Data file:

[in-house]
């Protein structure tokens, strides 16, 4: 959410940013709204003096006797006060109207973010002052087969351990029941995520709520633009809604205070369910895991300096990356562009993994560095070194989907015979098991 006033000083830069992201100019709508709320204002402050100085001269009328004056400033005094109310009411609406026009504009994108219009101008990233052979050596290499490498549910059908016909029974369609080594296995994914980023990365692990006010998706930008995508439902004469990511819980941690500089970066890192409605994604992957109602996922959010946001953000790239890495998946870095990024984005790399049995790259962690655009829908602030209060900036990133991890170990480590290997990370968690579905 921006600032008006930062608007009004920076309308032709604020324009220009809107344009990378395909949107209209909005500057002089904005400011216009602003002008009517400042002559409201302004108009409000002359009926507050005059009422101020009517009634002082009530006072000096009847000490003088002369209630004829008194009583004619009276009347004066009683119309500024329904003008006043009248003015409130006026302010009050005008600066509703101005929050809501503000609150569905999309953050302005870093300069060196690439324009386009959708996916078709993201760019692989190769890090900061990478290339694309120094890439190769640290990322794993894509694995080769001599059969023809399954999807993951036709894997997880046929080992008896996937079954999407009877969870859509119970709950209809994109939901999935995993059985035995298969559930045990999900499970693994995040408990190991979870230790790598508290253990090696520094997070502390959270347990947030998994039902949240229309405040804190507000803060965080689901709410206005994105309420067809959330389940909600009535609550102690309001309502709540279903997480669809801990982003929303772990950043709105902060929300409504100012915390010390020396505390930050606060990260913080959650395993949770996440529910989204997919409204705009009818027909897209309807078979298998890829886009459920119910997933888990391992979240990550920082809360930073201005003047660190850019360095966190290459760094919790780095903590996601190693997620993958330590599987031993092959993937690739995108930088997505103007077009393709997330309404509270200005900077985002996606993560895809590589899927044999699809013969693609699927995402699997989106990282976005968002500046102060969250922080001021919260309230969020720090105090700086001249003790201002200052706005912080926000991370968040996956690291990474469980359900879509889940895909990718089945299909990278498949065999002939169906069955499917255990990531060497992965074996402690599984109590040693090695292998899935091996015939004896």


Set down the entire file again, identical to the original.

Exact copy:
[in-house]
């Protein structure tokens, strides 16, 4: 959410940013709204003096006797006060109207973010002052087969351990029941995520709520633009809604205070369910895991300096990356562009993994560095070194989907015979098991 006033000083830069992201100019709508709320204002402050100085001269009328004056400033005094109310009411609406026009504009994108219009101008990233052979050596290499490498549910059908016909029974369609080594296995994914980023990365692990006010998706930008995508439902004469990511819980941690500089970066890192409605994604992957109602996922959010946001953000790239890495998946870095990024984005790399049995790259962690655009829908602030209060900036990133991890170990480590290997990370968690579905 921006600032008006930062608007009004920076309308032709604020324009220009809107344009990378395909949107209209909005500057002089904005400011216009602003002008009517400042002559409201302004108009409000002359009926507050005059009422101020009517009634002082009530006072000096009847000490003088002369209630004829008194009583004619009276009347004066009683119309500024329904003008006043009248003015409130006026302010009050005008600066509703101005929050809501503000609150569905999309953050302005870093300069060196690439324009386009959708996916078709993201760019692989190769890090900061990478290339694309120094890439190769640290990322794993894509694995080769001599059969023809399954999807993951036709894997997880046929080992008896996937079954999407009877969870859509119970709950209809994109939901999935995993059985035995298969559930045990999900499970693994995040408990190991979870230790790598508290253990090696520094997070502390959270347990947030998994039902949240229309405040804190507000803060965080689901709410206005994105309420067809959330389940909600009535609550102690309001309502709540279903997480669809801990982003929303772990950043709105902060929300409504100012915390010390020396505390930050606060990260913080959650395993949770996440529910989204997919409204705009009818027909897209309807078979298998890829886009459920119910997933888990391992979240990550920082809360930073201005003047660190850019360095966190290459760094919790780095903590996601190693997620993958330590599987031993092959993937690739995108930088997505103007077009393709997330309404509270200005900077985002996606993560895809590589899927044999699809013969693609699927995402699997989106990282976005968002500046102060969250922080001021919260309230969020720090105090700086001249003790201002200052706005912080926000991370968040996956690291990474469980359900879509889940895909990718089945299909990278498949065999002939169906069955499917255990990531060497992965074996402690599984109590040693090695292998899935091996015939004896």